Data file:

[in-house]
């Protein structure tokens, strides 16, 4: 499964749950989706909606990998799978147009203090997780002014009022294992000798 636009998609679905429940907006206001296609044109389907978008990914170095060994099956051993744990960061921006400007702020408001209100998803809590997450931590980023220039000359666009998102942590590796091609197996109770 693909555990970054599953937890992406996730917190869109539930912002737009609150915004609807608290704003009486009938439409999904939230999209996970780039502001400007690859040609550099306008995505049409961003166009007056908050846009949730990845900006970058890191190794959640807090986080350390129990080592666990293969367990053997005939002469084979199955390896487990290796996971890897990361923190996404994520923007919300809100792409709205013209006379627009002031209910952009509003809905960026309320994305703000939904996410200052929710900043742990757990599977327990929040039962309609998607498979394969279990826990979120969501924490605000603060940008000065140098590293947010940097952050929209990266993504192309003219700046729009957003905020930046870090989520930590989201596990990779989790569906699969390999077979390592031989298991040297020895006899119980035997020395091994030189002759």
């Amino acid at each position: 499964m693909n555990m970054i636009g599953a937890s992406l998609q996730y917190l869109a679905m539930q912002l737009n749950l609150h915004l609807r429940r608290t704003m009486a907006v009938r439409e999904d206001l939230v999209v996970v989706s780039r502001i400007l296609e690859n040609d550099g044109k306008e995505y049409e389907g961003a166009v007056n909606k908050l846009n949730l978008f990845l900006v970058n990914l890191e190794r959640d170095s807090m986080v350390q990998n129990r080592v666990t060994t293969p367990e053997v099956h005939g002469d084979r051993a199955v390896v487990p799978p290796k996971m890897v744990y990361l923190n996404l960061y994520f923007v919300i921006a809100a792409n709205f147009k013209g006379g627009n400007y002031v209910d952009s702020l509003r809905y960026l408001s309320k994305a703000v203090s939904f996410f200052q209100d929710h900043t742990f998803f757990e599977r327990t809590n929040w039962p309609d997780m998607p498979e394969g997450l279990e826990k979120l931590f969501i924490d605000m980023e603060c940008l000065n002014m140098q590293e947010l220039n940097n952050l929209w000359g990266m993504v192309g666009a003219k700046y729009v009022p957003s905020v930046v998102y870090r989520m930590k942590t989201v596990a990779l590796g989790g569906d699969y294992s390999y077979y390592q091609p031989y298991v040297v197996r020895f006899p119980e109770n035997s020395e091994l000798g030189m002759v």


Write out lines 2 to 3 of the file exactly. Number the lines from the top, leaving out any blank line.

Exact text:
């Protein structure tokens, strides 16, 4: 499964749950989706909606990998799978147009203090997780002014009022294992000798 636009998609679905429940907006206001296609044109389907978008990914170095060994099956051993744990960061921006400007702020408001209100998803809590997450931590980023220039000359666009998102942590590796091609197996109770 693909555990970054599953937890992406996730917190869109539930912002737009609150915004609807608290704003009486009938439409999904939230999209996970780039502001400007690859040609550099306008995505049409961003166009007056908050846009949730990845900006970058890191190794959640807090986080350390129990080592666990293969367990053997005939002469084979199955390896487990290796996971890897990361923190996404994520923007919300809100792409709205013209006379627009002031209910952009509003809905960026309320994305703000939904996410200052929710900043742990757990599977327990929040039962309609998607498979394969279990826990979120969501924490605000603060940008000065140098590293947010940097952050929209990266993504192309003219700046729009957003905020930046870090989520930590989201596990990779989790569906699969390999077979390592031989298991040297020895006899119980035997020395091994030189002759």
């Amino acid at each position: 499964m693909n555990m970054i636009g599953a937890s992406l998609q996730y917190l869109a679905m539930q912002l737009n749950l609150h915004l609807r429940r608290t704003m009486a907006v009938r439409e999904d206001l939230v999209v996970v989706s780039r502001i400007l296609e690859n040609d550099g044109k306008e995505y049409e389907g961003a166009v007056n909606k908050l846009n949730l978008f990845l900006v970058n990914l890191e190794r959640d170095s807090m986080v350390q990998n129990r080592v666990t060994t293969p367990e053997v099956h005939g002469d084979r051993a199955v390896v487990p799978p290796k996971m890897v744990y990361l923190n996404l960061y994520f923007v919300i921006a809100a792409n709205f147009k013209g006379g627009n400007y002031v209910d952009s702020l509003r809905y960026l408001s309320k994305a703000v203090s939904f996410f200052q209100d929710h900043t742990f998803f757990e599977r327990t809590n929040w039962p309609d997780m998607p498979e394969g997450l279990e826990k979120l931590f969501i924490d605000m980023e603060c940008l000065n002014m140098q590293e947010l220039n940097n952050l929209w000359g990266m993504v192309g666009a003219k700046y729009v009022p957003s905020v930046v998102y870090r989520m930590k942590t989201v596990a990779l590796g989790g569906d699969y294992s390999y077979y390592q091609p031989y298991v040297v197996r020895f006899p119980e109770n035997s020395e091994l000798g030189m002759v």